The second incident was not scary at the time, it happened to quickly for that.   However, upon reflection, it is the scariest thing that has happened yet.   My workshop is a borrowed end of a friend’s heated workshop.   Thoughout the winter the interior temperature is around 52 F, therefore, my winter turning outfit is two sweatshirt, a vest and an apron, topped off with a stocking cap.   To this day I am not sure what caused this - the left sleeve of my outer sweatshirt got pulled into my work or into the chuck.   My first awareness of trouble was of being aware that I was being held against the lathe and tool rest.   The lathe also shut off automatically.   Other than a bit of a scrape on my upper arm, and two sweat shirts fit only to be thrown away, I did not suffer.   The cause: I had turned a square shoulder on my piece.   I think this shoulder caught my sleeve as I reached over the work to steady it for a final parting cut.   I thank the Lord Jesus for my safety

Dust Collector

November 12, 2014.   Here at my dad‘s I am moving into the smallest workshop space I have had so far.   Also, I do not want dust being found in other parts of the basement or house.   So, a dust collector.   My relatively inexpensive solution was to get a 2 horse power Harbor Freight one-stage dust collector (Central Machinery).   Following some online tips I upgraded the cloth bag filter to a Wynn woodworking filter.   (Explore the links on the left side of the linked page.)   This does two things:   first, it greatly increases the surface area of the exhaust and, secondly, it traps material much smaller than the standard bag.   Additionally I inserted a homemade separator in the intake line before the impeller.   The key element is a Thien Baffle.   This simple device allows the separator to capture most, if not, all, of the shaving, chips and dust.   I still need to come up with a simple, and efficient hood for the lathe (Still thinking).

March 21, 2018. I am happy to report that this system is working well.   I have emptied the lower Harbor Freight bag once so far, and even at that it was mostly empty.   Most dust seem to settle in the first container.  I use the dust collector frequently, and have found that taking the filter off once a month so that it can be blown out with compressed air and then vacuumed from the inside yields a consistant, good air flow.   Further, a tie down is much easier to release and tighten for holding the filter in place than the turn-buckles that came with the filter.   I did have to drill two holes in the frame to hold the tie down which goes over the top of the filter.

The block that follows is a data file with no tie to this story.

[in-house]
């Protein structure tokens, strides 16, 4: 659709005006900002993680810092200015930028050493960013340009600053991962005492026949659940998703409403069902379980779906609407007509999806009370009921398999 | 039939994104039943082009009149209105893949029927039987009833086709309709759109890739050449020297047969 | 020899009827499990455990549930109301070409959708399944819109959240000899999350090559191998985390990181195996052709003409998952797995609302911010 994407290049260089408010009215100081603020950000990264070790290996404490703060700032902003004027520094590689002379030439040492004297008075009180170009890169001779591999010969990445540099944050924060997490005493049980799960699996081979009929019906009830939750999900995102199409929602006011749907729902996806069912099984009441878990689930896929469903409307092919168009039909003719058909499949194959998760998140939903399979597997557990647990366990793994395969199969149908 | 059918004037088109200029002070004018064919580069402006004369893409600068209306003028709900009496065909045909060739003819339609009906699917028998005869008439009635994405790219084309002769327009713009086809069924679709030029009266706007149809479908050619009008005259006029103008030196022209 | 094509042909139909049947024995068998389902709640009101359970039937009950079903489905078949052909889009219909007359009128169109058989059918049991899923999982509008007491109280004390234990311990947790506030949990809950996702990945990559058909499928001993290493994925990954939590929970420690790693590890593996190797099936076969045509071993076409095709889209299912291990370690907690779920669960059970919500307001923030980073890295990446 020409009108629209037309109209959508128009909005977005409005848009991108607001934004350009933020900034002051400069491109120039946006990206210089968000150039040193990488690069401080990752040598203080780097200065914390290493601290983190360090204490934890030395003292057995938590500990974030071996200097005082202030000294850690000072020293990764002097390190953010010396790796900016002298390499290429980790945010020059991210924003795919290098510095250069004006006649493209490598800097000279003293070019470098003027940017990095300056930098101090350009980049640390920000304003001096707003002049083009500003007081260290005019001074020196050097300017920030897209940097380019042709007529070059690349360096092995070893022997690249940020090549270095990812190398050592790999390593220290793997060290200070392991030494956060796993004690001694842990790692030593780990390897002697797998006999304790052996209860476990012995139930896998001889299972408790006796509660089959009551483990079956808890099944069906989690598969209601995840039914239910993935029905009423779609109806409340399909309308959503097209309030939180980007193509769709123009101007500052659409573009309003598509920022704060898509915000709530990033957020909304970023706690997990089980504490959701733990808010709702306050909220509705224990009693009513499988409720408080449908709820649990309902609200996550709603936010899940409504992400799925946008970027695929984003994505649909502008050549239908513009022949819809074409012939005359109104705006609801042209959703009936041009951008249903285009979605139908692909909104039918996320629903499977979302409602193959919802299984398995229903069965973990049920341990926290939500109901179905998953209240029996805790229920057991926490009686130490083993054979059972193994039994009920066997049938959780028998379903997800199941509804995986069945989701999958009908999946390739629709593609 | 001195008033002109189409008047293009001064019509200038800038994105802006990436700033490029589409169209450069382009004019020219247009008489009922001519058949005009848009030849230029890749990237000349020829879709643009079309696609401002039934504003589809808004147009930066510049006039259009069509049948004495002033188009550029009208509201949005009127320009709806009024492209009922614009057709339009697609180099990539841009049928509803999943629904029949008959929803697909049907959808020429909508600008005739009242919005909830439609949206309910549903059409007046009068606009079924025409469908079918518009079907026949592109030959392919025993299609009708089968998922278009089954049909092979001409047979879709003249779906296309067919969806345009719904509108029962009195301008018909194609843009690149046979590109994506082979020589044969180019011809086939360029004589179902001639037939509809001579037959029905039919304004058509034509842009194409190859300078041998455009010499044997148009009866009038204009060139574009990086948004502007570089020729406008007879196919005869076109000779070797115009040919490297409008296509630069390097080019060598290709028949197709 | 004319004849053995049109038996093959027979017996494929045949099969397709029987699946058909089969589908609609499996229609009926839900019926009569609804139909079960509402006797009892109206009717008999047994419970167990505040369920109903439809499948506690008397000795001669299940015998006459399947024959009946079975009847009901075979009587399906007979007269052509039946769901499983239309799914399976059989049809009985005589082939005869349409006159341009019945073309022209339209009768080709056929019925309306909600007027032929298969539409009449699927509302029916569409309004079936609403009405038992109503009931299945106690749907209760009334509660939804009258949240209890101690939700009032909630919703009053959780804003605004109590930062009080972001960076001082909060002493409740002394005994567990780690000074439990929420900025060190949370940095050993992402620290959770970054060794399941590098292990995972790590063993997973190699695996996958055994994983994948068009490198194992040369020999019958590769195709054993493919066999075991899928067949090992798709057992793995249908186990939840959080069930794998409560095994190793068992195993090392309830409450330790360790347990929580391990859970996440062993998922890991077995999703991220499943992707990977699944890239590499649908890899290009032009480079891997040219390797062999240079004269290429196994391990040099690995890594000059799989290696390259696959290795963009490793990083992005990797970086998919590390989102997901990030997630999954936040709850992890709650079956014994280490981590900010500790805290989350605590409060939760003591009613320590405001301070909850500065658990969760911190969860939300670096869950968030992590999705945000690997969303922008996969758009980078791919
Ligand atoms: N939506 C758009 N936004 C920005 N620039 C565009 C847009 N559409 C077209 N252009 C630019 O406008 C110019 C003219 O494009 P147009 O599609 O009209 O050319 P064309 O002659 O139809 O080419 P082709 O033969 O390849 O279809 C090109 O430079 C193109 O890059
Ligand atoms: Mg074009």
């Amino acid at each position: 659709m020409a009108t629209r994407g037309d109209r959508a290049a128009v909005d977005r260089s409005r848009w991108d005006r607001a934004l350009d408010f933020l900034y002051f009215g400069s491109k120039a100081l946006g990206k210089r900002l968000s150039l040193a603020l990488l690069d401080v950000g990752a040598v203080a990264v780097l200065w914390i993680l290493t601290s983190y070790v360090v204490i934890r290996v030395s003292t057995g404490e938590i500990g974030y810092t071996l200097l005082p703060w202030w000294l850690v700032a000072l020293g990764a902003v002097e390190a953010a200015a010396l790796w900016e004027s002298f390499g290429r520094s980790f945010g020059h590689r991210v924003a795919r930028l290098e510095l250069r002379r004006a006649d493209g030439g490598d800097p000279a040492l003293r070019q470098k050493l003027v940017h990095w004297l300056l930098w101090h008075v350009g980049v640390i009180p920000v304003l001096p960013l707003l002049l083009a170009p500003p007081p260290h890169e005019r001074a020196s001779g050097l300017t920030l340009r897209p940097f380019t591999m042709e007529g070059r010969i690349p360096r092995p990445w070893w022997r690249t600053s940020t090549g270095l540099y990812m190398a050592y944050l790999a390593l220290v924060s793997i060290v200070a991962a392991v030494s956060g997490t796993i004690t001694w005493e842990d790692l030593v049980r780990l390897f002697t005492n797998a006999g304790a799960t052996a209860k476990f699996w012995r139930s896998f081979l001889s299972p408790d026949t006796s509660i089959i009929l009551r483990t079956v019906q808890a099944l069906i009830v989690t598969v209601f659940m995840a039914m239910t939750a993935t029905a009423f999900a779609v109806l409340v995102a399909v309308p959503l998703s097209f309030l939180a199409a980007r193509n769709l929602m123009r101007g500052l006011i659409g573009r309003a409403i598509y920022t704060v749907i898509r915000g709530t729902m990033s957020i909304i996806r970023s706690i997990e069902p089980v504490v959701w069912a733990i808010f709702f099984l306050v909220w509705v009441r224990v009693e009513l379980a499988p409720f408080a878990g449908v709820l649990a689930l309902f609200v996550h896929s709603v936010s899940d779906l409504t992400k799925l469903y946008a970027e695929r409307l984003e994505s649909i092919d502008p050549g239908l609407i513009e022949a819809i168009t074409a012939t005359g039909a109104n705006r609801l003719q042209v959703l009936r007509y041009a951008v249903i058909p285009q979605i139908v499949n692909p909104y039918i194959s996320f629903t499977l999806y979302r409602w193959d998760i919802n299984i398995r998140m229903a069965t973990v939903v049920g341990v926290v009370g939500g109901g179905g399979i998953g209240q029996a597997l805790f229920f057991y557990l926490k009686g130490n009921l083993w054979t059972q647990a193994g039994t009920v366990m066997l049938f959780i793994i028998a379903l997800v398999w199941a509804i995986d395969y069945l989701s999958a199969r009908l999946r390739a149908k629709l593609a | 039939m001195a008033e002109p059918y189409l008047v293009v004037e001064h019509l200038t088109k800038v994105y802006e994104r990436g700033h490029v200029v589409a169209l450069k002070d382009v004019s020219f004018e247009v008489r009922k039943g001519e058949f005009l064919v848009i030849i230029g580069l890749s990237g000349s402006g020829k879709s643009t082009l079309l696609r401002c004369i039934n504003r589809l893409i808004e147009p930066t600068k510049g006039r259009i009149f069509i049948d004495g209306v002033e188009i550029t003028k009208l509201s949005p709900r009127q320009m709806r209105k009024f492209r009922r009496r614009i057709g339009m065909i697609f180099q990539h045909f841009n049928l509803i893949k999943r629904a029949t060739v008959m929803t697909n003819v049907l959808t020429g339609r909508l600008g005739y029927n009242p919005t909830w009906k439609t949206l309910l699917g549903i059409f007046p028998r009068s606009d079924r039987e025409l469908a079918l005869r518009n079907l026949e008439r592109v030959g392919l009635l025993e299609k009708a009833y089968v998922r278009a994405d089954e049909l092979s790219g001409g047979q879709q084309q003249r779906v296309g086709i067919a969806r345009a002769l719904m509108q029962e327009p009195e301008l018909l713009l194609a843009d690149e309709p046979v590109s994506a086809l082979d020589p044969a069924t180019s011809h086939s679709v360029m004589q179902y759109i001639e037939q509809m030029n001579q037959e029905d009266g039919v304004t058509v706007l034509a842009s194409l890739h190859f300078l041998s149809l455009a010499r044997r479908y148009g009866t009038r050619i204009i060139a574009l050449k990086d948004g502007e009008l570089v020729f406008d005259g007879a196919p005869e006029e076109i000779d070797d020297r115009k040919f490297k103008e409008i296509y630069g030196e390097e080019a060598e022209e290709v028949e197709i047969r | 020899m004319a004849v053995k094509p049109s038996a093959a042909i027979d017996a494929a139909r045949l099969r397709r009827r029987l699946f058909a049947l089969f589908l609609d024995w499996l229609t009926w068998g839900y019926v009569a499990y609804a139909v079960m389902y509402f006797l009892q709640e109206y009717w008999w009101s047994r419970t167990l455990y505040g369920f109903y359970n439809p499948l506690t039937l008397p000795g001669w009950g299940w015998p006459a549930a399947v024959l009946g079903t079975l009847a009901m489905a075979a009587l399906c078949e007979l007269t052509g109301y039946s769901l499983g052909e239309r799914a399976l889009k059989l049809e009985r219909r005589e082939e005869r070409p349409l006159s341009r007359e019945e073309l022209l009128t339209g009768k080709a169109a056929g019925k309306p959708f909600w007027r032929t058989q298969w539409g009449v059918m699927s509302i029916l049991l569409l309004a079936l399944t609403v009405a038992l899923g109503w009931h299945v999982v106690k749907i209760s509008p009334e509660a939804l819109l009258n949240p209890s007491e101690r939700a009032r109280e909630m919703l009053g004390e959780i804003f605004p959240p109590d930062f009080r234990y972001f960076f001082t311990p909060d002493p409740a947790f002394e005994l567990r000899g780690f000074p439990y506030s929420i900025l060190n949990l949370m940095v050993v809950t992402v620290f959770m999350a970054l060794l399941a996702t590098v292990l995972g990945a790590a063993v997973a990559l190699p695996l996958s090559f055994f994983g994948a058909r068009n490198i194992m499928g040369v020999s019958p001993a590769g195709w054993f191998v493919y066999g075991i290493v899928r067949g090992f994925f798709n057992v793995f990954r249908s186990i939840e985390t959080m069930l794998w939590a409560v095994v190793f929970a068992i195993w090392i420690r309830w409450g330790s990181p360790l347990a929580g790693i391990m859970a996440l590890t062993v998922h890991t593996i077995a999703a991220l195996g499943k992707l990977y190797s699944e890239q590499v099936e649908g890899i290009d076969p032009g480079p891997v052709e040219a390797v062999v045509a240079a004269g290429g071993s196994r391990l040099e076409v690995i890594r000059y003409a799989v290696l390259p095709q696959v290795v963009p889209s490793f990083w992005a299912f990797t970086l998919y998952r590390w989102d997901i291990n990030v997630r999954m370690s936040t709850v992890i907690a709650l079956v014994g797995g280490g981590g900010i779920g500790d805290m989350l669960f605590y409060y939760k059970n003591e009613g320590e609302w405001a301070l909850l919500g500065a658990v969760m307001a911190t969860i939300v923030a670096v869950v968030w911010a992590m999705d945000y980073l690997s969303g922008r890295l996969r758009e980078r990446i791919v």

Well worth the money and time, in my opinion.

I should add, the dust collector is not put together according to the instructions in the booklet.

Waxing the bed!

A tip for turners. As a production turner I may end up moving both tailstock and banjo around often throughout the day. One or two or even a dozen pushes or pulls may not be too hard but, and maybe this is my age, but these things get heavy after a while. Yesterday I applied a new coat of wax to the bed and to the bottom of the tailstock and banjo, to the parts I could reach. This morning everything slides pretty nicely. The tailstock did not get any lighter. It just moves so much smoother, as does the banjo. The tip: waxing the bed, just a little, saves a lot of wear and tear on the turner.

One simple mark on the speed control dial.

I turn on a PowerMatic Lathe.   The face of the knob for the speed adjustment control has no markings of any kind to indicate which speed is where.   I seldom use the slow speed belt, so I do not have a lot of variables to think about.   I marked a vertical line on the face at the speed I have chosen to use as a speed for sanding certain products.   (400-500 rpms is generally the speed I end up with if the mark is near vertical.)   With that one mark I now know the approximate lathe speed if the mark is vertical up or horizontal to the right, or down, etc.   Over the day this saves time, as I can turn the dial with confidence to a certain spot and know the rpms are going to be (kind of) close to a certain speed.   I rate this to be a very simple and helpful improvement.

Dust collector not sucking lots of dust?

If you would like to have your dust collector sucking as much air and dust as possible, the filter needs to be clean.   In order for air to come into the collection system the air that is already in the system needs to be able to exit the system quickly and easily.   I have a hard, cartridge filter, not a bag filter.   I have found that the system works best if I regularly, at least once a week for my turning schedule, bang (not hard enough to damage anything) on the outside of the filter and blow compressed air in through the filter pleats.   This removes the fine dust that builds up on the inside of the filter allowing air to easily pass through the filter.